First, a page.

HSBC Said to Pay at Least $1.9 Billion in U.S. Probe
HSBC (HSBA) Holdings Plc will pay at least $1.9 billion in a deferred prosecution agreement that settles U.S. probes of money laundering tied to Europe’s largest bank, a person familiar with the matter said, making it the largest such accord ever.
HSBC, whose top executives were accused of lax oversight by a U.S. Senate subcommittee in July, will forfeit $1.25 billion, the biggest forfeiture ever by a bank, said another person familiar with the matter. It will also pay an addition $665 million in civil penalties, the person said.
In a deferred prosecution agreement, the government allows a target to avoid charges by meeting certain conditions -- including the payment of fines or penalties -- and by committing to specific reforms, either under the guidance of a monitor, or the creation of an internal compliance panel. The HSBC agreement is set to be announced today, said the people, both of whom asked not to be identified because the matter isn’t public.
Yesterday, Standard Chartered Plc (STAN), Britain’s second-largest bank by market value, agreed to pay $327 million in fines after regulators alleged it violated U.S. sanctions with Iran. The two banks have been the target of investigations by several U.S. regulators. The Department of Justice, the Treasury Department’s Office of Foreign Assets Control, the Federal Reserve, the Office of the Comptroller of the Currency, New York state regulators and the Manhattan District Attorney have all probed HSBC, Standard Chartered, or both.
Standard Chartered shares gained 0.8 percent to HK$185.8 at 9:39 a.m. in Hong Kong, while HSBC was unchanged. The benchmark Hang Seng Index decreased less than 0.1 percent.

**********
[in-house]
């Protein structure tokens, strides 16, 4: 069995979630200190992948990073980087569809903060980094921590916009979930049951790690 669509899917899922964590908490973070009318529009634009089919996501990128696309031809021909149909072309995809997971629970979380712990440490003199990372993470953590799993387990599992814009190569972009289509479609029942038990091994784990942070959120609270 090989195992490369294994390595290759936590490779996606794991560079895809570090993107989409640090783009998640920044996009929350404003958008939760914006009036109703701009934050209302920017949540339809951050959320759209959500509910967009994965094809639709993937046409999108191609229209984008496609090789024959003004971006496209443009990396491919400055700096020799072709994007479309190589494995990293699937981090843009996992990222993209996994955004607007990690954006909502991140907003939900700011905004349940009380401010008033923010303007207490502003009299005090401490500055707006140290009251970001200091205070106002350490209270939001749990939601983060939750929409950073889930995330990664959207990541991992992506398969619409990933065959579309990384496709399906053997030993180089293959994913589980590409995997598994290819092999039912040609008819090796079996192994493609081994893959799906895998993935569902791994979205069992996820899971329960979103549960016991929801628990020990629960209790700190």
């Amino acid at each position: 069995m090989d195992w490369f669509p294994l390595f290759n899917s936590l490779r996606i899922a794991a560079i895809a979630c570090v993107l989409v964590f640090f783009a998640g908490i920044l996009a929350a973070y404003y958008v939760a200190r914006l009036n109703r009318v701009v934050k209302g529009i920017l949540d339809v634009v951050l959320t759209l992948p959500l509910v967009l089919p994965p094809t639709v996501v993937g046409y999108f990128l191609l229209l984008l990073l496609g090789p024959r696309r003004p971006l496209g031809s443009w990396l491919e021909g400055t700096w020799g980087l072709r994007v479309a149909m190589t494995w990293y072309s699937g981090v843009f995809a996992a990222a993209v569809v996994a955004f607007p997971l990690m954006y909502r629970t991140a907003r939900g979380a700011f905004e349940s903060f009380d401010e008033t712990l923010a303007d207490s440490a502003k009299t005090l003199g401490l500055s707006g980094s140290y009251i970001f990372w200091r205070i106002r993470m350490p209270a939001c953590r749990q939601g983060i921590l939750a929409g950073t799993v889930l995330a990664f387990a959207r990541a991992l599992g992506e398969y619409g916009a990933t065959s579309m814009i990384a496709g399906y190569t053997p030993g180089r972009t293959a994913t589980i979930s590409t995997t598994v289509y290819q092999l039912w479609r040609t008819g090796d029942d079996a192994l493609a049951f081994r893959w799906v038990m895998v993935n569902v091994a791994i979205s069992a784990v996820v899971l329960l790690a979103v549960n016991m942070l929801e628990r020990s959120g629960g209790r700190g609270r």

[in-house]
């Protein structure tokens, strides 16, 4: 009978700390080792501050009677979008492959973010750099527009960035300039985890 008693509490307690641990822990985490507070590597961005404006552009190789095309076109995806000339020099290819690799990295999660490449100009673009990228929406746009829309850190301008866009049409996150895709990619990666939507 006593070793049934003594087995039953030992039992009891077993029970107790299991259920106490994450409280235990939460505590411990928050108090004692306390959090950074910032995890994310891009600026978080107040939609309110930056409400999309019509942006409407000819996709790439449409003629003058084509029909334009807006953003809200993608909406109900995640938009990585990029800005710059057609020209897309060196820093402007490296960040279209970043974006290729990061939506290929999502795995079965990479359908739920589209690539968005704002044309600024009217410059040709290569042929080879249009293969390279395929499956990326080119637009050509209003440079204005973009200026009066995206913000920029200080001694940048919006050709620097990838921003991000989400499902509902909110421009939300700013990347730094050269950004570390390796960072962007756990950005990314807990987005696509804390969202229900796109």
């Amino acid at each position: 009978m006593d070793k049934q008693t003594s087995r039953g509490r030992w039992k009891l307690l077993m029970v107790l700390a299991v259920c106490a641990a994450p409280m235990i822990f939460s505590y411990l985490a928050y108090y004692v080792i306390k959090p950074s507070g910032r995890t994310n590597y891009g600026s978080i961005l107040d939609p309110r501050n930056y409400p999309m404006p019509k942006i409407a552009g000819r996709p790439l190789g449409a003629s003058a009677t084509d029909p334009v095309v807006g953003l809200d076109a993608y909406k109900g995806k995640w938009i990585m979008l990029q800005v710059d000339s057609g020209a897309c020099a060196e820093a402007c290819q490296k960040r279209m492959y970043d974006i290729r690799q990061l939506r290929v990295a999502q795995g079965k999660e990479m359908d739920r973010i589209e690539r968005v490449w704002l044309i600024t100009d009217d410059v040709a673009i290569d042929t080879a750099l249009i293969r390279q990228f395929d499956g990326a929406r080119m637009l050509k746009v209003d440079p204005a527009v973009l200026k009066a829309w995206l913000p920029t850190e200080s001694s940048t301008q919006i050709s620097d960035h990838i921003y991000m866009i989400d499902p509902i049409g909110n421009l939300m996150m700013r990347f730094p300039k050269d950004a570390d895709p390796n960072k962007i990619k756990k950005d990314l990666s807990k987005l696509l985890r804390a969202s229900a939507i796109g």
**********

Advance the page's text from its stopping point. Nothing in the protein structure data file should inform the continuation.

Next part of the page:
HSBC Chief Executive Officer Stuart Gulliver’s attempts to reduce costs and improve profitability at his bank have been hurt by the U.S. probes and compensation claims from U.K. clients. The Senate committee said that failures in HSBC’s money-laundering controls allowed terrorists and drug cartels access to the U.S. financial system.
Treasury spokesman John Sullivan declined to comment on the agreement, as did Barbara Hagenbaugh, spokeswoman for the Federal Reserve. Diem Tran, a spokeswoman for the New York District Attorney, declined to comment, as did Bryan Hubbard, spokesman for the OCC. Wyn Hornbuckle, a Justice Department spokesman, also declined to comment.
Robert Sherman, a spokesman for London-based HSBC, declined to comment on the settlement. The bank had earlier said that it was cooperating with the various investigations.
HSBC made an additional $800 million provision in the third quarter to cover a potential accord, adding to $700 million it had already earmarked. The bank said on Nov. 5 it will probably face charges as part of U.S. anti-money-laundering probes and the cost of a settlement may “significantly” exceed the $1.5 billion the bank has set aside.
Gulliver, who became CEO in January 2011, is seeking to cut costs by $2.5 billion to $3.5 billion and revive profit by selling assets to focus on those emerging economies in which the bank has a greater market share. The savings may exceed that range and be met by the end of 2013, HSBC said last month.
London-based Standard Chartered, after agreeing in August to a $340 million settlement with New York’s Department of Financial Services, or DFS, told investors on Dec. 6 it expected to pay about $330 million to resolve other investigations.